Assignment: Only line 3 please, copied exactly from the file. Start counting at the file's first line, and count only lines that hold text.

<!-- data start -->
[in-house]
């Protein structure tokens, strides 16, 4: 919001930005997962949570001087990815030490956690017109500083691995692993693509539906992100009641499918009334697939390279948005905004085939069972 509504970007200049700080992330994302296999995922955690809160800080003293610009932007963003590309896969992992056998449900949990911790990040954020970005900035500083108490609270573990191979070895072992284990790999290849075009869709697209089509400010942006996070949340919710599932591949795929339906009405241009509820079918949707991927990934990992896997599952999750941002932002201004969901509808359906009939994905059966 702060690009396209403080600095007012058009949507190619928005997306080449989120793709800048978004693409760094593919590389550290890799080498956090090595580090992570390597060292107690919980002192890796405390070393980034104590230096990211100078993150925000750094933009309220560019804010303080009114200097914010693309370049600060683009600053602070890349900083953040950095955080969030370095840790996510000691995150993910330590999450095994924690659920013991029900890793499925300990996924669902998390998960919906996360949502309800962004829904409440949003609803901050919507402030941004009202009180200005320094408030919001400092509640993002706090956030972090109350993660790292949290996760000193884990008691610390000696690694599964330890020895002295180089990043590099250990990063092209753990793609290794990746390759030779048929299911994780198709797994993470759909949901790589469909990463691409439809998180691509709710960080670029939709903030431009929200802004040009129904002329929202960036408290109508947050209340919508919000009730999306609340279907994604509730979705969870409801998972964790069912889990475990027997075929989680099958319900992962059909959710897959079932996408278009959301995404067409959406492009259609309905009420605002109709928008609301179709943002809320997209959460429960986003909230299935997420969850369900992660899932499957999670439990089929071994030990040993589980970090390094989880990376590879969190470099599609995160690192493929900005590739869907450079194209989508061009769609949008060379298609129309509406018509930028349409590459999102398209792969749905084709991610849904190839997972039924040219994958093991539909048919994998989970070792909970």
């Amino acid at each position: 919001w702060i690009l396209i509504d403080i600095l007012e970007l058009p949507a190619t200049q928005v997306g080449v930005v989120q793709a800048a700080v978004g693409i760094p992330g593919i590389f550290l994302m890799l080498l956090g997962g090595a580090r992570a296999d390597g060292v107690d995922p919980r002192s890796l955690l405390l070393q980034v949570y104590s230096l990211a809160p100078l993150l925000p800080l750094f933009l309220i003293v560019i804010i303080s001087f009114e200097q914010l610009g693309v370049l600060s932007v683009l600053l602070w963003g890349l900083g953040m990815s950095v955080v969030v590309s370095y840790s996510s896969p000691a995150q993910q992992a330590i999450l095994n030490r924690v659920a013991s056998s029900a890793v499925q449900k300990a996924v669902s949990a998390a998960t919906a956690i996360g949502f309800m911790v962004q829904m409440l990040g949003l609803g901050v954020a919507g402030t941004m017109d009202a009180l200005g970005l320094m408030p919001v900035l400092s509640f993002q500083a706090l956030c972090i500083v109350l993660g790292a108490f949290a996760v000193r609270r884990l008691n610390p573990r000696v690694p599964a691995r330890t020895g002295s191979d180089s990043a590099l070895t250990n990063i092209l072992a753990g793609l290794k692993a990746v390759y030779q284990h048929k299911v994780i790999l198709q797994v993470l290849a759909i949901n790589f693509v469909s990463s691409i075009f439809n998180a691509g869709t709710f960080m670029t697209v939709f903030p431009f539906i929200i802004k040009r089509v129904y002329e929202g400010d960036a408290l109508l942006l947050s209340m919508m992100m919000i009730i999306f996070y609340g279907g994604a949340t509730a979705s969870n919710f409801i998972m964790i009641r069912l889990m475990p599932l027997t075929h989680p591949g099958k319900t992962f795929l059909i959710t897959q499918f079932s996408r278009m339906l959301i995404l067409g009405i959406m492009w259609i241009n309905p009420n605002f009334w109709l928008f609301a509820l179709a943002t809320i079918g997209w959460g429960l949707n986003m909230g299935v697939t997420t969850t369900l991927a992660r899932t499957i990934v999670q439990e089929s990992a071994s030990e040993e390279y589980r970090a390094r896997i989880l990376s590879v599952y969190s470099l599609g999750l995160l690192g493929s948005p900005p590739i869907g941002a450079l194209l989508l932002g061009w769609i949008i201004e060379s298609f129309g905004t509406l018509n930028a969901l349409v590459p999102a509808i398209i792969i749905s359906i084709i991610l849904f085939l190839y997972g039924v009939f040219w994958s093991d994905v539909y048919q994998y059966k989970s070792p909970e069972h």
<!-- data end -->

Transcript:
């Amino acid at each position: 919001w702060i690009l396209i509504d403080i600095l007012e970007l058009p949507a190619t200049q928005v997306g080449v930005v989120q793709a800048a700080v978004g693409i760094p992330g593919i590389f550290l994302m890799l080498l956090g997962g090595a580090r992570a296999d390597g060292v107690d995922p919980r002192s890796l955690l405390l070393q980034v949570y104590s230096l990211a809160p100078l993150l925000p800080l750094f933009l309220i003293v560019i804010i303080s001087f009114e200097q914010l610009g693309v370049l600060s932007v683009l600053l602070w963003g890349l900083g953040m990815s950095v955080v969030v590309s370095y840790s996510s896969p000691a995150q993910q992992a330590i999450l095994n030490r924690v659920a013991s056998s029900a890793v499925q449900k300990a996924v669902s949990a998390a998960t919906a956690i996360g949502f309800m911790v962004q829904m409440l990040g949003l609803g901050v954020a919507g402030t941004m017109d009202a009180l200005g970005l320094m408030p919001v900035l400092s509640f993002q500083a706090l956030c972090i500083v109350l993660g790292a108490f949290a996760v000193r609270r884990l008691n610390p573990r000696v690694p599964a691995r330890t020895g002295s191979d180089s990043a590099l070895t250990n990063i092209l072992a753990g793609l290794k692993a990746v390759y030779q284990h048929k299911v994780i790999l198709q797994v993470l290849a759909i949901n790589f693509v469909s990463s691409i075009f439809n998180a691509g869709t709710f960080m670029t697209v939709f903030p431009f539906i929200i802004k040009r089509v129904y002329e929202g400010d960036a408290l109508l942006l947050s209340m919508m992100m919000i009730i999306f996070y609340g279907g994604a949340t509730a979705s969870n919710f409801i998972m964790i009641r069912l889990m475990p599932l027997t075929h989680p591949g099958k319900t992962f795929l059909i959710t897959q499918f079932s996408r278009m339906l959301i995404l067409g009405i959406m492009w259609i241009n309905p009420n605002f009334w109709l928008f609301a509820l179709a943002t809320i079918g997209w959460g429960l949707n986003m909230g299935v697939t997420t969850t369900l991927a992660r899932t499957i990934v999670q439990e089929s990992a071994s030990e040993e390279y589980r970090a390094r896997i989880l990376s590879v599952y969190s470099l599609g999750l995160l690192g493929s948005p900005p590739i869907g941002a450079l194209l989508l932002g061009w769609i949008i201004e060379s298609f129309g905004t509406l018509n930028a969901l349409v590459p999102a509808i398209i792969i749905s359906i084709i991610l849904f085939l190839y997972g039924v009939f040219w994958s093991d994905v539909y048919q994998y059966k989970s070792p909970e069972h």